While most of us would love to own a Taser for self-defense, these devices are illegal for civilians to own in many places, and as such, the next best thing comes in the form of widely available pepper sprays. Surely, you want to deliver the most potent, blinding, asphyxiating blast into the face of your assailant – a blast that would leave even the most chiseled bodybuilder a whimpering, quivering mess on the pavement. However, before we proceed any further, do take note that some of the most potent dispensers require you to have a license, and you can get in trouble if you so happen to bring yours to the wrong country. As such, we highly recommend that you get them from a legitimate source.
Now, while we’re all pretty aware that we can get these canisters at pharmacies and hardware stores, we seldom test them (for obvious reasons), and are totally unaware of how much of a punch different types pack. It is interesting to note that there are different types of nozzles produce different types of spray patterns, and contents can range from fast acting gas, to gel that lingers for hours. Also, while some only pack enough ‘juice’ for a single, well placed shot, others allow you to just hold down the button to your heart’s content.
Check out this demonstration:
For the benefit of those with an abysmal internet connection, here are the most common types of spray patterns available.
Cone Mist: This spray pattern is similar to that produced by deodorant cans. While it has a wide radius, range is limited to about 4-10 feet at best. It works best in situations where you are faced with multiple attackers and is not advisable for use if you are in a small confined area, or if the wind is blowing in your direction.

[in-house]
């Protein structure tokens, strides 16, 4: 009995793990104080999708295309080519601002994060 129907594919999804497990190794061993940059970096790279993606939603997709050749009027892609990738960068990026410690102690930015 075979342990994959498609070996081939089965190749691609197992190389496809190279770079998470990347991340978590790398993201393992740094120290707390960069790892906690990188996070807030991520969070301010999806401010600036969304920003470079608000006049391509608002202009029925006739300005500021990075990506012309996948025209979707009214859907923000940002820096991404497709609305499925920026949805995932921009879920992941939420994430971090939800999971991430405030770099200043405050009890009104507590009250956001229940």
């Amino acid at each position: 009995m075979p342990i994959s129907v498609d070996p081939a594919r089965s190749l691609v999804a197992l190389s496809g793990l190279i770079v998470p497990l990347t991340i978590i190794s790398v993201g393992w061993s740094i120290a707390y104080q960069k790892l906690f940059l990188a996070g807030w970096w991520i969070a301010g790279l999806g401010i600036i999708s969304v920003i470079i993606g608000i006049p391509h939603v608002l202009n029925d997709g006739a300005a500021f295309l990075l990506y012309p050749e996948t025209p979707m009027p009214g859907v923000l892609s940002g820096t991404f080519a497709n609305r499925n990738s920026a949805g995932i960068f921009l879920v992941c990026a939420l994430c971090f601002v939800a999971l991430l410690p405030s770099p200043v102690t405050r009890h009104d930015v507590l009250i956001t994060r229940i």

Fogger: A more powerful version of the cone mist variant, which disperses finer droplets for a wider and longer range (up to 15 feet). Delivering blasts at high pressure, fogger type sprays have better resistance to wind, allowing you to send a concentrated cloud some distance away, allowing you to escape. On the downside, these are hard to come by in most countries, and are reserved for police and military usage.
Stream: By far the most commonly available, this pattern forces a concentrated stream of liquid out the nozzle. Canisters with this pattern usually have limited ‘ammo’ and you’ll need to be pretty accurate when placing your shot. While such sprays can go as far as 20 feet, they can prove ineffective if the liquid does not hit your target (the face) directly. On the other hand, this sort can have the most lasting effect when used point blank.
Gel/Foam: These variants leave the most lingering, stinging sensation as they penetrate the skin deeply; also, some contain an invisible UV gel to help law enforcement personnel track down your assailant later. On the downside, while they do have decent ranges of up to 20 feet, these come with the same drawback as the stream variant.